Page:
Our eyes, like any of our organs are vital for us to go on with our everyday life. As we age, some of us might develop cataract which could seriously damage our vision. Much like a camera, light rays enter the eye, passing through the cornea, the aqueous humor (a transparent fluid in the front of the eye), followed by the pupils and into the lens. The lens bend these rays to focus objects onto the retina lining the back of the eye. It is from here that images pass through the retina cells into the optic nerve and finally to the back of the brain which process these images.
Cataract is a clouding of the eye’s lens due to a buildup of protein that could impair vision. Light is prevented from passing clearly through the lens. New lens form on the outside of the lens causing the older lens to be compacted into the center of the lens which leads to cataract. The cloudier the lens are, the more the vision will be affected.
Cataract can develop in one or both eyes. If it develops in both eyes, one will be more severely affected than the other.
The different types of cataract include:
- Age-related cataracts; develops as a result of aging.
- Congenital cataracts; babies are sometimes born with cataracts as a result organ infection, injury or poor - development before they were born. It could also be developed during childhood.
- Secondary cataracts; these develop as a result of other medical conditions such as diabetes, toxic substances, ultraviolet light or radiation.
- Traumatic cataracts; forms after an injury to the eye.
Other factors such as cigarette smoke, air pollution and heavy alcohol consumption can increase a person’s risk of developing cataract.
What are the symptoms?
The process of developing cataracts is a slow one in which there are few symptoms until vision is noticeably blocked. Some of the symptoms include:
- Cloudy/blurry vision
- Progressive nearsightedness in older people called “second sight” as they may no longer need reading glasses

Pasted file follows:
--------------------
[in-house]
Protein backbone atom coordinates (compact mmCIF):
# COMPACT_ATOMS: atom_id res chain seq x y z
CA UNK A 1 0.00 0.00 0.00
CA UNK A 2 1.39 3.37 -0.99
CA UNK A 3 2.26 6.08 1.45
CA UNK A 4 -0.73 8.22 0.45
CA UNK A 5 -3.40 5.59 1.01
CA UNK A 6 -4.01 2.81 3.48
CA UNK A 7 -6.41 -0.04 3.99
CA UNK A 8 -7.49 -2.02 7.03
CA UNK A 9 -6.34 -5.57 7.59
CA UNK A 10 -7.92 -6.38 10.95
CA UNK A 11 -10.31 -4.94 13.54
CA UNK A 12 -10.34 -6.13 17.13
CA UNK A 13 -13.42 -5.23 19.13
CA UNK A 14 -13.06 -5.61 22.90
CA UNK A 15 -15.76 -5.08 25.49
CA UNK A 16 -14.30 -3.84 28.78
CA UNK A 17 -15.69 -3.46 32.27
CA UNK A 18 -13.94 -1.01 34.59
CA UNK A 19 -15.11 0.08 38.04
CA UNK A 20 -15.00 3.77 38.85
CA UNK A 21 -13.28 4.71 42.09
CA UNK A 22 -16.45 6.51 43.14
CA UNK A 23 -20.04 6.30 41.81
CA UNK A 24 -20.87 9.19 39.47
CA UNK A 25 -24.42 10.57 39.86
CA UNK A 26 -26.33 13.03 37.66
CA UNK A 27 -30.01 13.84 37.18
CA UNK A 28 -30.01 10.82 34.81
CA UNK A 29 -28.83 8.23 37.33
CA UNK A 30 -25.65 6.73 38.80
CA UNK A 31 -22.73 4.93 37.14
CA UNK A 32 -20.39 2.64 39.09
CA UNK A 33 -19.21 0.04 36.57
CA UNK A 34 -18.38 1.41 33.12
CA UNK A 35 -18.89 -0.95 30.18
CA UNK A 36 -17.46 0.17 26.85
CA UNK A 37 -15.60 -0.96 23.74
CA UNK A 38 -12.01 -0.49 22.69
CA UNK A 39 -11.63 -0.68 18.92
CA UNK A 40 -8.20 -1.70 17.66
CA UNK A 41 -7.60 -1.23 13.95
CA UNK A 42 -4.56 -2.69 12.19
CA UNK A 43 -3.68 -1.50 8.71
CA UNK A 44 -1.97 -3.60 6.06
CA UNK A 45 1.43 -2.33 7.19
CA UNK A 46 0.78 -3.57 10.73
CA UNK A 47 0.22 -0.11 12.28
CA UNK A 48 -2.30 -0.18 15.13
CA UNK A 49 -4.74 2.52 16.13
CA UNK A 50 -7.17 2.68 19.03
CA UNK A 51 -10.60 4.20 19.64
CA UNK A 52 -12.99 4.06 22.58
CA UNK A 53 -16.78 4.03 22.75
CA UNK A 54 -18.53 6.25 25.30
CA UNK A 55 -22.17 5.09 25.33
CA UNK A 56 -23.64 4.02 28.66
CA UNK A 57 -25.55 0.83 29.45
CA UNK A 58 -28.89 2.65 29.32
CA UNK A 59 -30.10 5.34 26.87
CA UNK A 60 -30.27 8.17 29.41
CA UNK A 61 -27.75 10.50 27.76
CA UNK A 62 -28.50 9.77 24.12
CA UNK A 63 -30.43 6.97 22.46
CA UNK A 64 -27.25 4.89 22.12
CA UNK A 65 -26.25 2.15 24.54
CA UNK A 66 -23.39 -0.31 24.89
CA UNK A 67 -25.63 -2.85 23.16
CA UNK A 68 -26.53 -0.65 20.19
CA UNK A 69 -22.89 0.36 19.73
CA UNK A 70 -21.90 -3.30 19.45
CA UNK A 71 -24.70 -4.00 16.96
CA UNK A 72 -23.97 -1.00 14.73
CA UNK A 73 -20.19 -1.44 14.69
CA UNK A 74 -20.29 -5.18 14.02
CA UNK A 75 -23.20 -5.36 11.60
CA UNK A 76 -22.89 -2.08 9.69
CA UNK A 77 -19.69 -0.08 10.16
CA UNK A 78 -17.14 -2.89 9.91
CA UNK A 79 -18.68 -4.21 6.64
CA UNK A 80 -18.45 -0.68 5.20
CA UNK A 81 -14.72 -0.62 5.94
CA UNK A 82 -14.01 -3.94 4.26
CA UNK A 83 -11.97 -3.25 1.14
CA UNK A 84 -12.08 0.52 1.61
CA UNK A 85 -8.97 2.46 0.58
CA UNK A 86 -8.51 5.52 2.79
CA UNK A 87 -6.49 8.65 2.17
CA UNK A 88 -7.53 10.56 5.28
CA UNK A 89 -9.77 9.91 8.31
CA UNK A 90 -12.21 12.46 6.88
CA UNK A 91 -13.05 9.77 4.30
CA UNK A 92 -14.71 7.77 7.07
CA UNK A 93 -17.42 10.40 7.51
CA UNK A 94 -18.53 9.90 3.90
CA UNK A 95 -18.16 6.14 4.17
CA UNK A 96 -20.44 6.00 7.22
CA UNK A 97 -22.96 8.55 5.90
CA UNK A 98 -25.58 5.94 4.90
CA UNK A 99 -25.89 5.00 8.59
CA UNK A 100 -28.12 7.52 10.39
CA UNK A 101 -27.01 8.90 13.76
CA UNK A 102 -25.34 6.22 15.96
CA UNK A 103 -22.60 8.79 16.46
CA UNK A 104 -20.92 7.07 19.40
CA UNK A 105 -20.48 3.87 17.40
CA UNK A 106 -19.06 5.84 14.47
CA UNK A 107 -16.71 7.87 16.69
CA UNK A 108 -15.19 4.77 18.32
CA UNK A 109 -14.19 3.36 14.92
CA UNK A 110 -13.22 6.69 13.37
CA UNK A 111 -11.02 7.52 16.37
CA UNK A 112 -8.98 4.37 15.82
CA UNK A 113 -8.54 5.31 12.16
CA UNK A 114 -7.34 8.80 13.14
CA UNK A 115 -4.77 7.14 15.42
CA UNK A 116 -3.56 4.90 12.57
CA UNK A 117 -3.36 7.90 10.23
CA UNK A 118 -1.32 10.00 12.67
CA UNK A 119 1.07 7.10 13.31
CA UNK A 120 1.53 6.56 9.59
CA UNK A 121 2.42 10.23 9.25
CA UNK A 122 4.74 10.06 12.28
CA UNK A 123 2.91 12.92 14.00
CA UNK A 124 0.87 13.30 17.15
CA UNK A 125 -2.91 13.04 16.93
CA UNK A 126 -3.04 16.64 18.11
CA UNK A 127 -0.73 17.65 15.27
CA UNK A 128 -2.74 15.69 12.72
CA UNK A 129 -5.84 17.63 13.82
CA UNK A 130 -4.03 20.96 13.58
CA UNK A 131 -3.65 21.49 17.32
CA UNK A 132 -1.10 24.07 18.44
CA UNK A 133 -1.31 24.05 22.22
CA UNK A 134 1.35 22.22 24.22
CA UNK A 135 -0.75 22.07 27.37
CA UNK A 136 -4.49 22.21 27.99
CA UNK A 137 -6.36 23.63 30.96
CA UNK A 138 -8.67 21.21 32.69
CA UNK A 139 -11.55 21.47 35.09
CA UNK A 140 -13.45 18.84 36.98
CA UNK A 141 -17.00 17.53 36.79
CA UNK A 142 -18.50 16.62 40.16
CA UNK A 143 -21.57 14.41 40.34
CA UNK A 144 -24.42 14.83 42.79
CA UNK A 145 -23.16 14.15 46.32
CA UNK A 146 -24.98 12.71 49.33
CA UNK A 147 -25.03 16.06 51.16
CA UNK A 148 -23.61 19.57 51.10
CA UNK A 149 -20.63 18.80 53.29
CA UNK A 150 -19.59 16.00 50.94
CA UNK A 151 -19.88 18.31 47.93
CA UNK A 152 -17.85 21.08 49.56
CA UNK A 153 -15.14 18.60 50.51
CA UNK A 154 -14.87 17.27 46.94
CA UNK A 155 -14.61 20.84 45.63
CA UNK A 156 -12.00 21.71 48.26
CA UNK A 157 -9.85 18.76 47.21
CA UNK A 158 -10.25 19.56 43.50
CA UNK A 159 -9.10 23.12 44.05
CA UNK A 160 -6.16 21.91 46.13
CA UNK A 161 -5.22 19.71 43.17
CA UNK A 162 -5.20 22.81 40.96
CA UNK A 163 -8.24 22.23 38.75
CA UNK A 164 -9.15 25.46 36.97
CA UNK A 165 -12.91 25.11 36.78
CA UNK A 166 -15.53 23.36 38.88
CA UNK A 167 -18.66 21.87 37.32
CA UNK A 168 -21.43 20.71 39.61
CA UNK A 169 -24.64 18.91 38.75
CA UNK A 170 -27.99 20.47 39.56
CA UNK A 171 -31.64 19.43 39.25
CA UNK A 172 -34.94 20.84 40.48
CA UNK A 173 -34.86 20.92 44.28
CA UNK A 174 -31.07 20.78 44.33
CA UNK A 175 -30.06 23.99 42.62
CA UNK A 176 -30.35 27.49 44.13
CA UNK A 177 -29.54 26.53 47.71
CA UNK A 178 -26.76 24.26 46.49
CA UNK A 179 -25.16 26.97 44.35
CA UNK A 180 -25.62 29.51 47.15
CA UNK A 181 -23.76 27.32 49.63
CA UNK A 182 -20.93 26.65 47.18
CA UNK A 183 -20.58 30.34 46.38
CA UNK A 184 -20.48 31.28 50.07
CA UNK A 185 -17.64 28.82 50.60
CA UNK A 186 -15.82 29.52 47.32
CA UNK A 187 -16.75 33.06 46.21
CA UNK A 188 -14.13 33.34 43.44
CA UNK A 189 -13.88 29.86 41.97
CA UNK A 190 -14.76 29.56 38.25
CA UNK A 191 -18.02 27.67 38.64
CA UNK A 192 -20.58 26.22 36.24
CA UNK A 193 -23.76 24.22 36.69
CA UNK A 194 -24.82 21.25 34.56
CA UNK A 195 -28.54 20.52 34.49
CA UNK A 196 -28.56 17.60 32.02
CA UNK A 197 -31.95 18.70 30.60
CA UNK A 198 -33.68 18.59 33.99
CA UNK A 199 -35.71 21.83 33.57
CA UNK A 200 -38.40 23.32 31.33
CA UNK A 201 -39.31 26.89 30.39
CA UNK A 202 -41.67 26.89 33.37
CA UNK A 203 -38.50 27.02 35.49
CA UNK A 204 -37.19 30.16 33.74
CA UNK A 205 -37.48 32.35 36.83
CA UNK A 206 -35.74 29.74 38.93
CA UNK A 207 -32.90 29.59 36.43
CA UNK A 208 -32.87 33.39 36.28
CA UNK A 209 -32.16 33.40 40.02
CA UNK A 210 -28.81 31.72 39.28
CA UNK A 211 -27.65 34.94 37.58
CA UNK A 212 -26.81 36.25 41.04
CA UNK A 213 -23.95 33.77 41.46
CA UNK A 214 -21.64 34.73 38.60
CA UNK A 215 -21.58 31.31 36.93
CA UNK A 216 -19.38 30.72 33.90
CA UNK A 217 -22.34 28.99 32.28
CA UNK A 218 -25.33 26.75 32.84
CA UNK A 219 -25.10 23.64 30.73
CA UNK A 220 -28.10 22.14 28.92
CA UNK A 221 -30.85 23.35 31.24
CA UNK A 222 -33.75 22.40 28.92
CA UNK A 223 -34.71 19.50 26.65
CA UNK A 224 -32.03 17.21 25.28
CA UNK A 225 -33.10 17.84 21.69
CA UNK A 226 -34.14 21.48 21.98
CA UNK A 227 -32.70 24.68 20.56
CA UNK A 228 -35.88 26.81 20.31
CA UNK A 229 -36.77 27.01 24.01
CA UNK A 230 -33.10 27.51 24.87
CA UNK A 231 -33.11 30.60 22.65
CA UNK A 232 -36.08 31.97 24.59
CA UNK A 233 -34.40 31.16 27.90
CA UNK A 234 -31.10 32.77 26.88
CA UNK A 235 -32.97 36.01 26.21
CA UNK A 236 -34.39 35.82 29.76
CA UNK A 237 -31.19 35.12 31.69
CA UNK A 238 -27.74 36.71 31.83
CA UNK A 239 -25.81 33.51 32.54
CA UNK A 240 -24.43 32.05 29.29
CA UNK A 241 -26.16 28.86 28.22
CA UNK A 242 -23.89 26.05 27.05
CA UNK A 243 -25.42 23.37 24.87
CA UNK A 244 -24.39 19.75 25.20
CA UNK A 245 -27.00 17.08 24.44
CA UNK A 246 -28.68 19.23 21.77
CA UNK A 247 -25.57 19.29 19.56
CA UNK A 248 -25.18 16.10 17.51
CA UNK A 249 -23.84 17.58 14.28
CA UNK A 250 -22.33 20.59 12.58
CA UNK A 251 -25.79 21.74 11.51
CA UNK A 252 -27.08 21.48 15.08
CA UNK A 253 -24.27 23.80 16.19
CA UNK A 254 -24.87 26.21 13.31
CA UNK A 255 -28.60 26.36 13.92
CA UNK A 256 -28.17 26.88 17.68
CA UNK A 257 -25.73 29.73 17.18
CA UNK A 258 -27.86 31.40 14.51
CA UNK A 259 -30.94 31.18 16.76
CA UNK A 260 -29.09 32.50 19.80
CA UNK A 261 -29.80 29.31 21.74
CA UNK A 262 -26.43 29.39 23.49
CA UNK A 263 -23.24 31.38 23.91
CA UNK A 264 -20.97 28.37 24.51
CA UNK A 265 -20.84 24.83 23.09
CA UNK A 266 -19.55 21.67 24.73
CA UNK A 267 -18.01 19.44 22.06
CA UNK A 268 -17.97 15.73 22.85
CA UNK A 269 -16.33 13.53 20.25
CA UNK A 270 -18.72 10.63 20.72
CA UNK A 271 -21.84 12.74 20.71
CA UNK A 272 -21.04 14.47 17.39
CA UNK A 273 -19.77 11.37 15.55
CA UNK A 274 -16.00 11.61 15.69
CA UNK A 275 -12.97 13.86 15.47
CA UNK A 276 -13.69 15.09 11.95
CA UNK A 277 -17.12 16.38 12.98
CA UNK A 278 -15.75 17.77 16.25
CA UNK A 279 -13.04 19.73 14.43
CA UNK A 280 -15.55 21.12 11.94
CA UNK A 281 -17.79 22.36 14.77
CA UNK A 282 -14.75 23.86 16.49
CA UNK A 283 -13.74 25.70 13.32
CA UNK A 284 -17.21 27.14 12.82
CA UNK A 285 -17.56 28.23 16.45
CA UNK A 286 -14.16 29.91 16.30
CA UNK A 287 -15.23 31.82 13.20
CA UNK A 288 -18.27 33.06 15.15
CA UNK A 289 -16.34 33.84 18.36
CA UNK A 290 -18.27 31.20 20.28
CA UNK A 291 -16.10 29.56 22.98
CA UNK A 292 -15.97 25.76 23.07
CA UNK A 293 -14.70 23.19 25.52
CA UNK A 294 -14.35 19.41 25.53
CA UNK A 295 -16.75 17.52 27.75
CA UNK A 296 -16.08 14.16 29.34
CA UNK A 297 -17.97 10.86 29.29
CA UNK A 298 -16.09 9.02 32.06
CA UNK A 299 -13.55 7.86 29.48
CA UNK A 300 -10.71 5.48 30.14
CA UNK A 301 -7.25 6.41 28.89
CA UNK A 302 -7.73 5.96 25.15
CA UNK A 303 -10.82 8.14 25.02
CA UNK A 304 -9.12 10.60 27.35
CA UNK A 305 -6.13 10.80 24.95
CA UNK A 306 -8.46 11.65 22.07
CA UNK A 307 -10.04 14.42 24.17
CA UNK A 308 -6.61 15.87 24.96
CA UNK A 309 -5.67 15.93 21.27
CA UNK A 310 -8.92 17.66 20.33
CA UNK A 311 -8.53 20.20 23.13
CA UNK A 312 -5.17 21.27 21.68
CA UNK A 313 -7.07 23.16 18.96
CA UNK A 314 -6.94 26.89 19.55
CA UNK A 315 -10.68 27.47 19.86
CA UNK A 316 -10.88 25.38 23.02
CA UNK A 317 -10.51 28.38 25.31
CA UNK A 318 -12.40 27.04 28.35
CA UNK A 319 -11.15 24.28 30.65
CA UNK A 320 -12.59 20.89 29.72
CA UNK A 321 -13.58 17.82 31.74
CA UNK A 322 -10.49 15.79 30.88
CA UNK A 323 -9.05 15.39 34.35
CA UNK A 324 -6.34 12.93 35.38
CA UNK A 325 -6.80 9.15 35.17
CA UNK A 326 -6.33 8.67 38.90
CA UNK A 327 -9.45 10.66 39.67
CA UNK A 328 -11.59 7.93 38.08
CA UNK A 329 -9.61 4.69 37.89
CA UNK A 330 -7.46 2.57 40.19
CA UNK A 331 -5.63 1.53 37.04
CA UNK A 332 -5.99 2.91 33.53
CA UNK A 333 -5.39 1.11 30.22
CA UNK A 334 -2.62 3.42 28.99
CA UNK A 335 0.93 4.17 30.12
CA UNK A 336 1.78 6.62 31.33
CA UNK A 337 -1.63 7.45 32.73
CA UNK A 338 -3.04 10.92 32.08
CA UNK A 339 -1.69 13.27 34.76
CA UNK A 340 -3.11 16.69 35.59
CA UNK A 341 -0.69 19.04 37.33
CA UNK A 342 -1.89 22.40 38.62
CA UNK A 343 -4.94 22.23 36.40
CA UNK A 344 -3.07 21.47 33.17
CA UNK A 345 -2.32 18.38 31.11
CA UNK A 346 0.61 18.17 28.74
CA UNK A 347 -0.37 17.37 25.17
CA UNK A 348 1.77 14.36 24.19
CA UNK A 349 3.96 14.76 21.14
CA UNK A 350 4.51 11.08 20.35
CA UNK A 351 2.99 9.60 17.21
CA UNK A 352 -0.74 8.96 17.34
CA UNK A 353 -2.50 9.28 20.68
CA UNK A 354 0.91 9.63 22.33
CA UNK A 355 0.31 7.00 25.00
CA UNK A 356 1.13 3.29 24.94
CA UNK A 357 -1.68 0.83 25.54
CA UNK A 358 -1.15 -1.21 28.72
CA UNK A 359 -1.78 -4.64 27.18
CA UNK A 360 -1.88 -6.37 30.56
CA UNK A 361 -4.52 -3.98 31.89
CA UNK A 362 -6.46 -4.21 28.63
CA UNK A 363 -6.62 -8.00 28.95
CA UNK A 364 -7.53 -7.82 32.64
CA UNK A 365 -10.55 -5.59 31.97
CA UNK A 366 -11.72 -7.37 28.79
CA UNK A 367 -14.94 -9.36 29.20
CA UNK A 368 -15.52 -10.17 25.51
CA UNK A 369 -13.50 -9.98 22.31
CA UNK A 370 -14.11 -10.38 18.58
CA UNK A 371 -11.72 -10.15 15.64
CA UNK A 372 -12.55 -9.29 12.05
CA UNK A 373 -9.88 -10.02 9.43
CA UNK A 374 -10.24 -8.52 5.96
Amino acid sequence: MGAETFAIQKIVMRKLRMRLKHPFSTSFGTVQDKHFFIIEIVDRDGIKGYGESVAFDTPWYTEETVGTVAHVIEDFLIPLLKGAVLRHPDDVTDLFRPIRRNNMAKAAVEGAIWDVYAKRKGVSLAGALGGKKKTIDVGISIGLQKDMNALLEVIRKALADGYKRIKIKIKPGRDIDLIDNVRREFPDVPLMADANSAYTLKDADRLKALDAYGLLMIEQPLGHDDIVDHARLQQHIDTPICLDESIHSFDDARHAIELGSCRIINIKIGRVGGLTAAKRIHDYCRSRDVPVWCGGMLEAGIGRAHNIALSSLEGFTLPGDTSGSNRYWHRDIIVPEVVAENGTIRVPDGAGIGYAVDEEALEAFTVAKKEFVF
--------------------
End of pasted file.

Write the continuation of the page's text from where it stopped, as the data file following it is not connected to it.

- Changes in the appearance of colour due to the discoloured lens
- Problems driving at night due to glare from oncoming vehicles or glare during the day
- Double vision
- Sudden changes to the prescription of glasses
Cataract is not harmful to a sufferer’s health, or the health of the eye. If the cataract becomes hyper mature (completely white), the sufferer may experience inflammation and headache. In such a case, the cataract would need to be removed.
In order to diagnose cataract, one has to take an eye examination to test how well they can see. The doctor will also dilate one’s pupil in order to examine the condition of the lens and other parts of the eye.
For mild cases, vision can be corrected to an acceptable level with a change in prescription and eye glasses. This may just be a temporary measure and may require surgery in the long-run. In more serious cases, surgery would be recommended whereby the clouded lens is replaces with a clear, artificial one.
Prevention of Cataracts
It is advisable to have regular eye exams as you get older. The following steps help to lower your risk of developing cataracts.
1. Give up smoking - Several studies show that smokers tend to experience cataract symptoms earlier.
2. Nutrition - Eat plenty of fruits, vegetables, whole grains, unrefined carbohydrates and good quality fats.
3. Supplements - Support your diet with supplements such as Bilberry Eyebright Vision, Vitamin B-2, Ultimate Eye Formula 4. Lutein & Zeaxanthin that boost your overall eye health.
4. Sunlight - Wear sunglasses that block ultraviolet B rays (UV radiation).
5. Sleep - Get a minimum of 7 hours of good quality sleep at night.
6. Obesity - It raises the risk of developing diabetes type 2, which is a risk factor for cataract.
7 .Exercise - Studies show that running reduces the risk of both cataracts and age-relates macular degeneration.
Our eyes are crucial to our everyday life. It is therefore important to take active steps in the prevention of cataracts. Early detection can help lessen the harsh impact on your vision. In this post, we hope to have educated you more on cataracts and how you can beat it.